Amazon scoops up kids’ shows for Amazon Prime
By Julianne Pepitone
NEW YORK (CNNMoney) — Netflix let its Viacom streaming deal expire last month, and Amazon took advantage immediately. The Kindle-maker’s Prime service now has exclusive rights to kids’ titles like “Dora the Explorer,” plus adult fare from MTV and Comedy Central.
Amazon played up the kids’ content in its announcement Tuesday, noting that the multi-year deal includes several titles from Viacom’s Nickelodeon and Nick Jr.: “Dora the Explorer,” “SpongeBob SquarePants,” “Blue’s Clues” and “Fairly OddParents.” The adult shows include MTV’s “Awkward” and Comedy Central’s “Tosh.0.”
Amazon said children’s shows are “one of the most watched TV genres” on its Prime Instant Video service, which costs $79 per year with included two-day shipping on certain retail products. Some of the Nick titles will also be available on Kindle FreeTime Unlimited, a $2.99-per-month service focused on kids’ content.
Loss of that children’s catalog is particularly painful for Netflix, which warned in its last earnings report that the Viacom contract would lapse at the end of May.
“As we continue to focus on exclusive and curated content, our willingness to pay for non-exclusive, bulk content deals declines,” Netflix said in that April report. The company said it was “in discussions with [Viacom] about licensing particular shows, but have yet to conclude a deal.”
Exclusivity has been a focus for Netflix — and all streaming services — as such deals are an easy way to stand out in a field choked with rivals such as Amazon, Redbox, which is owned by Coinstar, and Hulu. But those deals are much more expensive than non-exclusive contracts, and Netflix in particular hasn’t been able to cut favorable agreements with everyone.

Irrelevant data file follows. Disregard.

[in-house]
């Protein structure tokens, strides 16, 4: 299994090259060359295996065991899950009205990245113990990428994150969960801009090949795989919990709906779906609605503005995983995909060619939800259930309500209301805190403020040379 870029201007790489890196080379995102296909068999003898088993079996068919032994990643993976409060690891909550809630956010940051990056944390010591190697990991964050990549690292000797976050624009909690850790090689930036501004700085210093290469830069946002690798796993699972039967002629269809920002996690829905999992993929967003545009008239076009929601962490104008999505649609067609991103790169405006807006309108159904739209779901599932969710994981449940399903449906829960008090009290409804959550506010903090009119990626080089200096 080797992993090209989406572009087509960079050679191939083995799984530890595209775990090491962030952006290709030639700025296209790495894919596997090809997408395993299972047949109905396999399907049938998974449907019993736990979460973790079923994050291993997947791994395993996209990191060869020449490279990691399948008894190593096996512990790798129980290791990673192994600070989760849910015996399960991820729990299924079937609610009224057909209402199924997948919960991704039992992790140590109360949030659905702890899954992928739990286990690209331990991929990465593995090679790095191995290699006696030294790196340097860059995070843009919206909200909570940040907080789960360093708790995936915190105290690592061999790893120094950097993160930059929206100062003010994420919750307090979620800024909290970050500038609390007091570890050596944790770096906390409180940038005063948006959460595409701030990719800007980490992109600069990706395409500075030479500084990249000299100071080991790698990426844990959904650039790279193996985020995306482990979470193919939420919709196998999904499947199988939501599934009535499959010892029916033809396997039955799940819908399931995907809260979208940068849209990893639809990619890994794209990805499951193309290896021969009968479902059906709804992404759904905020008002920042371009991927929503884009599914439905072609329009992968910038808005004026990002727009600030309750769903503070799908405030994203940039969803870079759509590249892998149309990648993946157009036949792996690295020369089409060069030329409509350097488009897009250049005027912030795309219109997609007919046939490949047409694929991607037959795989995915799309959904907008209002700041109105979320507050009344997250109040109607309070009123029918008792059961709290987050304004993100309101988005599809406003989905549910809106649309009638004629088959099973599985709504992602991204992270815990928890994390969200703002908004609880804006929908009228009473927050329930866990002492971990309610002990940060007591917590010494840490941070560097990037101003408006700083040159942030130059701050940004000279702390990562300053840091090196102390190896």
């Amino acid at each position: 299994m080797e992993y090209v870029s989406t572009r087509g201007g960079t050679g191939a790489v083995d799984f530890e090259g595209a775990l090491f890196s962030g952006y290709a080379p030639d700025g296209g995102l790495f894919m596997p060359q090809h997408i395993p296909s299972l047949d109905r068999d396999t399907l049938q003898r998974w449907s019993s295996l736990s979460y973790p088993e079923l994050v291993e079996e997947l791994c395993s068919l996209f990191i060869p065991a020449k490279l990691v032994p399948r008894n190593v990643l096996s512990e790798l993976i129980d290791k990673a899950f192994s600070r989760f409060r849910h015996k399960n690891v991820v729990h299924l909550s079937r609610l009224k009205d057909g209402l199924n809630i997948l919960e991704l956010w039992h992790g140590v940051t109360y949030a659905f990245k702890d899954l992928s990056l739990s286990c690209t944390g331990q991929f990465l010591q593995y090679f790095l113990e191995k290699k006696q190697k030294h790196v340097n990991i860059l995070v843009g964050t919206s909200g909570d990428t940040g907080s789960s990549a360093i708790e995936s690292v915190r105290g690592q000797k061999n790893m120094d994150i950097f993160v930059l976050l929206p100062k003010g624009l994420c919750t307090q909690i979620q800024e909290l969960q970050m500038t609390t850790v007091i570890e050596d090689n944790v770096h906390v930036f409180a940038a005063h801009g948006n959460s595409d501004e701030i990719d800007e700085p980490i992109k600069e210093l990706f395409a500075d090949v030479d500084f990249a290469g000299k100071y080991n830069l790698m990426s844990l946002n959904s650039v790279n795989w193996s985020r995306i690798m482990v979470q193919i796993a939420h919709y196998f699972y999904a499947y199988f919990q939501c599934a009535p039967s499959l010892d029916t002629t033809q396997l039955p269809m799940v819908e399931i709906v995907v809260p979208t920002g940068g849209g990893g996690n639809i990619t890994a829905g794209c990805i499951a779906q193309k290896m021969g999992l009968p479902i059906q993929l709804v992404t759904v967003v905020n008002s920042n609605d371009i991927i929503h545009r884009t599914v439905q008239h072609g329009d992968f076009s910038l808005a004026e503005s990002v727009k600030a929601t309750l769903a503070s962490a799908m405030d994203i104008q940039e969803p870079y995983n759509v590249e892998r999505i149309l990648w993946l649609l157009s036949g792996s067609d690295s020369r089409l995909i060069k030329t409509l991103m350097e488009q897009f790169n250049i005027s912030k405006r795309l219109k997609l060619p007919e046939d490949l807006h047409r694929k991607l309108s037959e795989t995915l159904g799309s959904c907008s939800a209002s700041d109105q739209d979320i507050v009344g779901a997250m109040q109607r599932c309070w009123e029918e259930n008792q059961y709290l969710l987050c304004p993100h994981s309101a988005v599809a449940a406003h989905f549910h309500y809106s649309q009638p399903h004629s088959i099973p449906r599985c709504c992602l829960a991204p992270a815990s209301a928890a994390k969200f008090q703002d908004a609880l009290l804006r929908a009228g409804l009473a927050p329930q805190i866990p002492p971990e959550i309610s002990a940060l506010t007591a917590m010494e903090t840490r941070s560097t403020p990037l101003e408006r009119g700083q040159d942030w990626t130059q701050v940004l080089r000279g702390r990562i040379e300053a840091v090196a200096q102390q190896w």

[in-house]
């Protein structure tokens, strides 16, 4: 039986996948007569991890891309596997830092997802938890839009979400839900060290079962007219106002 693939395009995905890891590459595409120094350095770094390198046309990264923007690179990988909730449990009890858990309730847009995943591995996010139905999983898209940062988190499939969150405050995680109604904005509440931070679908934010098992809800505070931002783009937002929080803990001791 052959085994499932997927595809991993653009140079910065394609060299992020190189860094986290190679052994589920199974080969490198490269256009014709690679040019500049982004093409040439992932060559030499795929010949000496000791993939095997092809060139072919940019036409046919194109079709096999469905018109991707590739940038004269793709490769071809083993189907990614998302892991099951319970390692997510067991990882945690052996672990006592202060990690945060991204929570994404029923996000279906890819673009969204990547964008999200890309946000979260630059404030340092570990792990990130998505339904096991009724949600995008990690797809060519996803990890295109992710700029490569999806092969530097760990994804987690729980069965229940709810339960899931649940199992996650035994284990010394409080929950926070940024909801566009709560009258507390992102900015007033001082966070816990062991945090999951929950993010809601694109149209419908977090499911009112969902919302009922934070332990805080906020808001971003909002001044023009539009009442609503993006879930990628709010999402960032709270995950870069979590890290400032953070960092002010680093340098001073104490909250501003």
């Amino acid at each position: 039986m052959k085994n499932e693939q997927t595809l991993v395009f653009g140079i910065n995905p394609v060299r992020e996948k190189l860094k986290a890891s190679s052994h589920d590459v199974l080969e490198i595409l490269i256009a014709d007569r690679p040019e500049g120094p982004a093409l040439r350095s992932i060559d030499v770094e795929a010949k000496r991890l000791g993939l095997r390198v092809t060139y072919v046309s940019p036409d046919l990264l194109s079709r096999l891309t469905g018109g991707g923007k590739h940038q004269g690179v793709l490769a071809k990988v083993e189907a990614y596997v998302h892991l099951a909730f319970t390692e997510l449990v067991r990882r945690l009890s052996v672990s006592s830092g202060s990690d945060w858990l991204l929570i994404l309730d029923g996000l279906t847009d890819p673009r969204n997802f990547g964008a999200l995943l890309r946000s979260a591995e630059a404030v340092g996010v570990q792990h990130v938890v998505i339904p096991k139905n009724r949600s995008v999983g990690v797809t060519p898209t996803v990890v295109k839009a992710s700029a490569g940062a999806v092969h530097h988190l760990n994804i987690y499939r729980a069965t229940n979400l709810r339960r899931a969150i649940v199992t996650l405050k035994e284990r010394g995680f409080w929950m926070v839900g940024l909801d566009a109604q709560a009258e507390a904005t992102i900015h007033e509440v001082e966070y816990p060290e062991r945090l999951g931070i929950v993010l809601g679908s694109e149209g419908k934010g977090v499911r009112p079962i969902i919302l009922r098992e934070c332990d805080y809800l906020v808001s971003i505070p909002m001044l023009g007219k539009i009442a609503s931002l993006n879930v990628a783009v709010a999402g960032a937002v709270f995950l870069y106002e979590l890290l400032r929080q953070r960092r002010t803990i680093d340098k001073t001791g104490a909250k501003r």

Netflix’s catalog took a massive hit last year after negotiations with Starz failed. And just last month, Netflix lost nearly 1,800 titles after contracts with MGM, Comcast’s Universal and Warner Bros. — owned by CNNMoney parent company Time Warner — expired.
Such moves create a game of musical chairs in the streaming video industry, with content bouncing from one service to another. Yahoo stole “Saturday Night Live” content from Hulu with an exclusive deal inked in April, and Netflix exclusively added two Disney shows to its catalog in May.
Much to the joy of cable providers, the ebb and flow of any given service’s offerings makes it tough for consumers to cut the cord and rely exclusively on streaming subscriptions.
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